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Roberto Burle Marx’s Bold Brazilian Landscape Design Comes to New York

Roberto Burle Marx Portrait
The subject of a show at the New York Botanical Garden (NYBG) on now through September 29, Brazilian modern landscape architect and artist Roberto Burle Marx was also a plant explorer and conservationist. This picture was taken on a 1974 botanical expedition in Ecuador (photo by Luiz Knud Correia de Araújo, archive of Luiz Antonio Correia de Araújo). Top: NYBG’s exhibition includes a new Burle Marx–inspired garden created by Raymond Jungles, a contemporary acolyte of the 20th-century master.

You could be forgiven for not knowing that the man with the wide disarming grin and horn-rimmed glasses a little askew, almost entirely covered by a gargantuan elephant’s ear leaf, is Roberto Burle Marx, the celebrated Brazilian modern landscape architect. Captured in a quasi-candid photograph on a botanical expedition to Ecuador in 1974, he is clearly very much enjoying himself. And from now through September 29, if you make your own expedition to the New York Botanical Garden (NYBG), in the Bronx, you, too, will very much enjoy yourself. For there, you will find this rumpled-looking man serving as centerpiece of a spectacular new show — and you’ll discover why Burle Marx, although still too little known in this country, is a beloved and revered Brazilian cultural icon.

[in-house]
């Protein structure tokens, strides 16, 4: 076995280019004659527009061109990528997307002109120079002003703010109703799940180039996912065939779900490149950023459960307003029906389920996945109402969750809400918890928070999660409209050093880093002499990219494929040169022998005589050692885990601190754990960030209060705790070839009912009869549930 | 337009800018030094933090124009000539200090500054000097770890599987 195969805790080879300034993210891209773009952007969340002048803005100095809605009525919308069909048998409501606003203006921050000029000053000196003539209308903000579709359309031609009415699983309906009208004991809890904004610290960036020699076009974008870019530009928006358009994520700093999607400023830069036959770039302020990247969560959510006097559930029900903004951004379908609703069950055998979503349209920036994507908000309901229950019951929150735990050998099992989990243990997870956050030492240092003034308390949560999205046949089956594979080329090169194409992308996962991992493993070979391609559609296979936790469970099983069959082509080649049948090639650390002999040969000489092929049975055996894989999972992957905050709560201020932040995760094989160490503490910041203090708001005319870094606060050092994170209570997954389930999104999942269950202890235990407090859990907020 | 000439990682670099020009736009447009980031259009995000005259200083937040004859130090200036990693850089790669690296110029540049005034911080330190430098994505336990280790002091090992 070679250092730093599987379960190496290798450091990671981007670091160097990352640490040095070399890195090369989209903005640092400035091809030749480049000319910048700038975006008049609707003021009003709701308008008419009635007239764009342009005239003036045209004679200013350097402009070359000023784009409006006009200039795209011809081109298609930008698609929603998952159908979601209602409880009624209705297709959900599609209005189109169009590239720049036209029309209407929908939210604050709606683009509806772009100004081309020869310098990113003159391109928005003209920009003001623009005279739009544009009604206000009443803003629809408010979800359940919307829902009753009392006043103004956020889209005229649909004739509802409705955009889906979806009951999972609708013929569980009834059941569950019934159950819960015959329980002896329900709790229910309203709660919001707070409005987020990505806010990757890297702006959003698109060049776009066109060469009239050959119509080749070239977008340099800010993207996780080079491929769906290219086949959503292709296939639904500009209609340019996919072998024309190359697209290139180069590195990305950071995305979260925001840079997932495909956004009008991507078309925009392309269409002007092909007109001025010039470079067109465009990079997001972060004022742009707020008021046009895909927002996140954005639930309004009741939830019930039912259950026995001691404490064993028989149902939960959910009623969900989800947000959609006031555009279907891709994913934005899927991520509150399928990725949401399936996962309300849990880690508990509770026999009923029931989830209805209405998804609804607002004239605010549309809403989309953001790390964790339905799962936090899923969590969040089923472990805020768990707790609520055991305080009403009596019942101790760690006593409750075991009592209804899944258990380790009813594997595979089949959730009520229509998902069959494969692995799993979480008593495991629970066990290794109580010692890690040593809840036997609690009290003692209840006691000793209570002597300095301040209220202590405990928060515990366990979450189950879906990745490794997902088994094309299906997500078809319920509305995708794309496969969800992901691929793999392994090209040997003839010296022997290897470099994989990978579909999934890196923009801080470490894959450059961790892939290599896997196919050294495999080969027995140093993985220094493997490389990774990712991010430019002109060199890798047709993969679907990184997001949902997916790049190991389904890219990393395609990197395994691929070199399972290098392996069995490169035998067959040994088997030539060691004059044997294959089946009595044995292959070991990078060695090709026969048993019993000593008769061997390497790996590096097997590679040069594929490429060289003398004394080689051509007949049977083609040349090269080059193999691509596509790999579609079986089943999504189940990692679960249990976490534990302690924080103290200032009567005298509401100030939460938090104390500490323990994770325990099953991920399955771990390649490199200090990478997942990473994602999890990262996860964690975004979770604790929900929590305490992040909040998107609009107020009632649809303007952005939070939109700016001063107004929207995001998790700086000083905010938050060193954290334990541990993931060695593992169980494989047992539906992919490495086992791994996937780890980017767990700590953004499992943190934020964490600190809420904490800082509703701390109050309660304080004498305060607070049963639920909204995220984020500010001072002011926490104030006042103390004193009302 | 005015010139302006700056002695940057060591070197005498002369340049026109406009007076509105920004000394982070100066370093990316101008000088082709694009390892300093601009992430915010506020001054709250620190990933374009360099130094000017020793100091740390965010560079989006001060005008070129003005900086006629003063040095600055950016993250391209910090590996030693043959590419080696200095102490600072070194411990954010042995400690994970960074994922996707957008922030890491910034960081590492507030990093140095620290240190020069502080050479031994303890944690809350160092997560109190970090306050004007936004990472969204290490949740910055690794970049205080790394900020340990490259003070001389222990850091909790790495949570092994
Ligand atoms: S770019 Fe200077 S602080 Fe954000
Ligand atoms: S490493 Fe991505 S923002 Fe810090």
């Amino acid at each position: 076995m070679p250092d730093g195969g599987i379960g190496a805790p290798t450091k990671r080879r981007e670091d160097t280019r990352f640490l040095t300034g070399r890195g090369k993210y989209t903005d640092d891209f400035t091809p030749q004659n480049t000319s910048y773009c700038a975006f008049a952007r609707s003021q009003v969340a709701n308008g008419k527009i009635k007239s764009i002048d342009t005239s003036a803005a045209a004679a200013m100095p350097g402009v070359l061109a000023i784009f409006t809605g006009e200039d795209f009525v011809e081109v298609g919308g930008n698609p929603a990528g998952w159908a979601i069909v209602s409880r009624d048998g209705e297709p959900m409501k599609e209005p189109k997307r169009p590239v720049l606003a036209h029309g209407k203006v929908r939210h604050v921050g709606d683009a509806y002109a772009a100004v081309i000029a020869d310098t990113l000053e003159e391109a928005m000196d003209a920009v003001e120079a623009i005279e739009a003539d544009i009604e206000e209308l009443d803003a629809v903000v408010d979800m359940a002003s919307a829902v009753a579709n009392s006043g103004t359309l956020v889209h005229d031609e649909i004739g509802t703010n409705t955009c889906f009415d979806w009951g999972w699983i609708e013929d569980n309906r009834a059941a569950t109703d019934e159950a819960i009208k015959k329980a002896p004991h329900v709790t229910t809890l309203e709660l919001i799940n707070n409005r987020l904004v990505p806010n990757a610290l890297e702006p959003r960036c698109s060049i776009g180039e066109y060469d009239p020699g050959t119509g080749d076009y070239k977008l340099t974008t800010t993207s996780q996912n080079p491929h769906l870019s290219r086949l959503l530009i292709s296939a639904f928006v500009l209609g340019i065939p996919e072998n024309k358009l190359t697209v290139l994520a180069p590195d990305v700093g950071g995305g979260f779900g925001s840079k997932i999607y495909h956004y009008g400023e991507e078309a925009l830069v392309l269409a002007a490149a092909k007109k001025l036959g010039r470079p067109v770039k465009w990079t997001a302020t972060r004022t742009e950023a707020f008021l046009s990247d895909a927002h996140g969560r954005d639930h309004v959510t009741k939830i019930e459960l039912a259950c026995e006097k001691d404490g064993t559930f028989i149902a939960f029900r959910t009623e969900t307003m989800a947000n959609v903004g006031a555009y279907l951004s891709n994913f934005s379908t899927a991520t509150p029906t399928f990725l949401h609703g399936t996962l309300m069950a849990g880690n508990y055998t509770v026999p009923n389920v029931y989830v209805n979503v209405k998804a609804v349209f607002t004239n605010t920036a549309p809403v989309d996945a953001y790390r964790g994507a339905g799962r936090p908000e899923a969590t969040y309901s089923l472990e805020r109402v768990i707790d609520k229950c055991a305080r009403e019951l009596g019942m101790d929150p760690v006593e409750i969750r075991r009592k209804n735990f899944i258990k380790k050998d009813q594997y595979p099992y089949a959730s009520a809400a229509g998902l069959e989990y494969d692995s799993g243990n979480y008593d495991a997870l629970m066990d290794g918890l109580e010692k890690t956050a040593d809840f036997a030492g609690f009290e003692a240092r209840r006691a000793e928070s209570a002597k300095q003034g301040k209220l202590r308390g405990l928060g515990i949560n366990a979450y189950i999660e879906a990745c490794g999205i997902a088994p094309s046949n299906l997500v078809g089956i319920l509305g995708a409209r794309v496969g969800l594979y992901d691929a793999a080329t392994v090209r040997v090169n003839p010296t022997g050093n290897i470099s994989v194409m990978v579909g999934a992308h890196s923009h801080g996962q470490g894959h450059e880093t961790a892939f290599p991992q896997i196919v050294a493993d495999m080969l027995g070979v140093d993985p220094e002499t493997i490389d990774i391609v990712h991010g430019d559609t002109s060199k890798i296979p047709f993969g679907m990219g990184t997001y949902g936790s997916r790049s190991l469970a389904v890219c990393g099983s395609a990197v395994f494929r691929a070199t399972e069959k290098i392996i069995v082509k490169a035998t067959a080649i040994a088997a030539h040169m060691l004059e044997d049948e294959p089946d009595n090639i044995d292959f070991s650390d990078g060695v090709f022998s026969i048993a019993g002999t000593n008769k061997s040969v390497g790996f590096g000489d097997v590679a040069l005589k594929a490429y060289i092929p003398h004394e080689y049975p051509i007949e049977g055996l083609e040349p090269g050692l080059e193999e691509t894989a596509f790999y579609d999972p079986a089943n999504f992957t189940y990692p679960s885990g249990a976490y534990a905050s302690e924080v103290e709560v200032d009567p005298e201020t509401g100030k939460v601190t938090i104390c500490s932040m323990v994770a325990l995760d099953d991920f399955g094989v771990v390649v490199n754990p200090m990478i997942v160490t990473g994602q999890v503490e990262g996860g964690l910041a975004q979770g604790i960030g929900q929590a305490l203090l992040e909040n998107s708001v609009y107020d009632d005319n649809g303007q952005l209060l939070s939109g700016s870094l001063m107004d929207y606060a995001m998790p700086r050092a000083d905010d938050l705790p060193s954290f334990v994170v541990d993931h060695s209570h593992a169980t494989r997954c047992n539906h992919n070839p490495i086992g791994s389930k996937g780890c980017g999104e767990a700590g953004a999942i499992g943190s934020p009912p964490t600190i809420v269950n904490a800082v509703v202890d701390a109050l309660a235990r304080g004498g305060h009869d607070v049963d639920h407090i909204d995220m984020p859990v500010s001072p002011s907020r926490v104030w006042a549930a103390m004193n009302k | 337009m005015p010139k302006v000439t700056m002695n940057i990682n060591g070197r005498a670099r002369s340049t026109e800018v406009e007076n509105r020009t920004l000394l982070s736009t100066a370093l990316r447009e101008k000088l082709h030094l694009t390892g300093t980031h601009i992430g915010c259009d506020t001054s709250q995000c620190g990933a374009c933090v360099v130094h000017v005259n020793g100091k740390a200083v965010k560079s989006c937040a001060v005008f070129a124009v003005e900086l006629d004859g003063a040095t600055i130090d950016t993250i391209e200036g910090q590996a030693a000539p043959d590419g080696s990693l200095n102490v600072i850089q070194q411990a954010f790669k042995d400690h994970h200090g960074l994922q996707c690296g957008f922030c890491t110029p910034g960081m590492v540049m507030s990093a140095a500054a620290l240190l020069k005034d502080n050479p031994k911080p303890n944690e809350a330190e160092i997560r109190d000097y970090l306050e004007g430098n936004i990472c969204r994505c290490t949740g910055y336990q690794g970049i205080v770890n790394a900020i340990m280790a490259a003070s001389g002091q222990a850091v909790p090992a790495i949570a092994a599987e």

For many years, NYBG has taken a multidisciplinary approach to its summer shows. Whether featuring a particular artist, such as Frida Kahlo, Georgia O’Keeffe or Dale Chihuly; focusing on a group of artists; or examining the life and work of the scientist and plant explorer Charles Darwin, each show has linked horticulture to a guest-curated exhibit. The intention is to make manifest the relationship between botanical matters and the visual arts and to challenge us to better appreciate and understand this connection. That objective has been beautifully realized in this year’s phenomenal show, “Brazilian Modern: The Living Art of  Roberto Burle Marx.”

In addition to designing almost 3,000 innovative landscape projects — mostly in Brazil and Venezuela but also throughout the American continent —Burle Marx (1909–94) was also a plant explorer and passionate advocate for the preservation of the native Brazilian biota. Beyond that, he was a highly accomplished painter; sculptor; graphic artist; and designer of tapestries, of costumes for ballet and opera and of jewelry. (To mark the opening of the NYBG show, Mahnaz Collection mounted an exhibit of sculptural modernist gems made by Burle Marx and by his brother, Haroldo, in the 1960s.) The consummate polymath was equally at home in all these different fields, moving effortlessly between them. In his oeuvre, it’s hard to know where one form of art left off and another started, although he noted, “Each specialty calls for is own technique and medium of expression.”

Garden at Burle Marx's Estate in Rio de Janeiro
Burle Marx’s estate outside Rio de Janeiro served as a living laboratory for his various vocations, with studios for painting and drawing and a fantastic garden of his own design planted with native flora. It is now open to the public. Photo by Livia Comandini / Getty Images